Microsoft’s brand power has been in sharp decline over the past four years, an indication the company is losing credibility and mindshare with U.S. business users, according to a recent study by market research firm CoreBrand.
According to the
CoreBrand Power 100 2007 study, which polled about 12,000 U.S. business decision-makers, Microsoft dropped from number 12 in the ranking of the most powerful U.S. company brands in 2004 to number 59 last year. In 1996, the company ranked number 1 in brand power among 1,200 top companies in about 50 industries, said James Gregory, CEO of CoreBrand.
CoreBrand measures brand power using four criteria. It first rates the familiarity of a company’s brand. Once a company has a certain level of familiarity, they are ranked according to three “attributes of favorability”: overall reputation, perception of management and investment potential, Gregory said. While Microsoft’s brand is still eminently recognizable, the company is declining in all three favorable attributes, he said.
Gregory said that a decline in and of itself is not indicative that a company is losing its mindshare or reputation among customers. However, what’s significant in Microsoft’s case is that the decline has been consistent over a number of years, and has plunged dramatically in a brief time.
“When you see something decline with increasing velocity, it’s a concern,” he said.
Among its peers in the category of Computers, Peripherals and Computer Software, Microsoft is second to IBM in brand power, with Toshiba a close third, Gregory said. If Microsoft’s downward trend continues, Toshiba could pass it in brand power next year, he said.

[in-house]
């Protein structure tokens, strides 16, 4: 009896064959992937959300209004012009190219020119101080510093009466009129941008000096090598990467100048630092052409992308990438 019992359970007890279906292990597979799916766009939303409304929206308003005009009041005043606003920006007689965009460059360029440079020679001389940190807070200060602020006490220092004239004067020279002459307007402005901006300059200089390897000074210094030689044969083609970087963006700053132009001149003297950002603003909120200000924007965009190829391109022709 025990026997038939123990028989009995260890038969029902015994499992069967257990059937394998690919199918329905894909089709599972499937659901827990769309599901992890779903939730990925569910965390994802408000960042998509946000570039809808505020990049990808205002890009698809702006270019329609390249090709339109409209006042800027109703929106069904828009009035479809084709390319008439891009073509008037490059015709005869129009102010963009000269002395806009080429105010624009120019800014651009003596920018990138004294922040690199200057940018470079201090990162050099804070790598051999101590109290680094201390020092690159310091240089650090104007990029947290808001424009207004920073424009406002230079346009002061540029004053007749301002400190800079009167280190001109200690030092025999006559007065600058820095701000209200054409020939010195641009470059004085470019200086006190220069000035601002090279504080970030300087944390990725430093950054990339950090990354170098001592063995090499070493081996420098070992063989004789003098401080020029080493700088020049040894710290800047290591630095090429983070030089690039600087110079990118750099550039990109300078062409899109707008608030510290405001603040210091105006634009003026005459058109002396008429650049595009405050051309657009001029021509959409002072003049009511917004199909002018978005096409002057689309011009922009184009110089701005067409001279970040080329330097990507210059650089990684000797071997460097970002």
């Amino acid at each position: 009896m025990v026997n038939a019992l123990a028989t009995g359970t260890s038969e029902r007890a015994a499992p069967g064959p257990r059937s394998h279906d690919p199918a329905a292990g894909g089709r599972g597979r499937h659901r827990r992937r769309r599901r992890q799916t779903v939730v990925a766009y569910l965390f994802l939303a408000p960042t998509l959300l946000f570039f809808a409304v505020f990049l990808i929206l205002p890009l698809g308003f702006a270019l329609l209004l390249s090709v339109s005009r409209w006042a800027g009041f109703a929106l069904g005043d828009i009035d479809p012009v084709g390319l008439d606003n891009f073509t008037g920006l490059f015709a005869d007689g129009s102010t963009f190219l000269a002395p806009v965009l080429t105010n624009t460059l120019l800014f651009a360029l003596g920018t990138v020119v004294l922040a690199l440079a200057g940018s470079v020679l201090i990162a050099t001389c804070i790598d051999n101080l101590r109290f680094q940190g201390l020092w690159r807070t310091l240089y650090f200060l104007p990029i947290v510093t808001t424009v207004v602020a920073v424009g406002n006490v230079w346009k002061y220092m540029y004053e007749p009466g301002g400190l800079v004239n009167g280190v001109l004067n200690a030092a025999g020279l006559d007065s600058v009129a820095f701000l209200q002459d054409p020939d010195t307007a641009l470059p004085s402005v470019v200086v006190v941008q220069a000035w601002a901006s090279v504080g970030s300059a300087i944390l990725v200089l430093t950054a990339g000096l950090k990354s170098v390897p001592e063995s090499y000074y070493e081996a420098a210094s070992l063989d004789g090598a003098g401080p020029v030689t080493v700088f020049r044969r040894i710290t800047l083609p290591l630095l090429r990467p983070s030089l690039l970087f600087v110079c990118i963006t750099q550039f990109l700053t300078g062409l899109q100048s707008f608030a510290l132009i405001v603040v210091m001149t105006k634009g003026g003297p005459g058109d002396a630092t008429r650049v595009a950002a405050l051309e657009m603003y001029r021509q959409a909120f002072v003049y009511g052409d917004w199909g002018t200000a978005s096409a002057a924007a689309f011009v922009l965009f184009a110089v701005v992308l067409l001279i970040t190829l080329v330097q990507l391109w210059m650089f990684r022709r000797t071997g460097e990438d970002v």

Gregory could only speculate as to why Microsoft’s reputation has been declining, since his firm does not ask people that specific question. He said the “underwhelming” response to Windows Vista might be one reason, and Apple’s clever “I’m a Mac, I’m a PC” advertising campaign — which paints Windows in an unfavorable light — may be another.
IBM suffered a “much faster and more severe” decline in brand power in the early 1990s, Gregory said, and it took them 10 years to rebuild the brand’s reputation. To stage a similar turnaround, Microsoft must have a clearer vision of the direction in which the company is headed and put forth leaders that people can trust to articulate that vision, he said.
Microsoft, which has been diversifying its business beyond packaged software in the past several years, has struggled to articulate how the many facets of its business — software, entertainment and online among them — show a cohesive business plan. The company has been trying to clarify at least one of those strategies — its online advertising business — with new services and a bid to purchase Yahoo. However, Gregory suggested it may take more than that to raise the perception of its brand.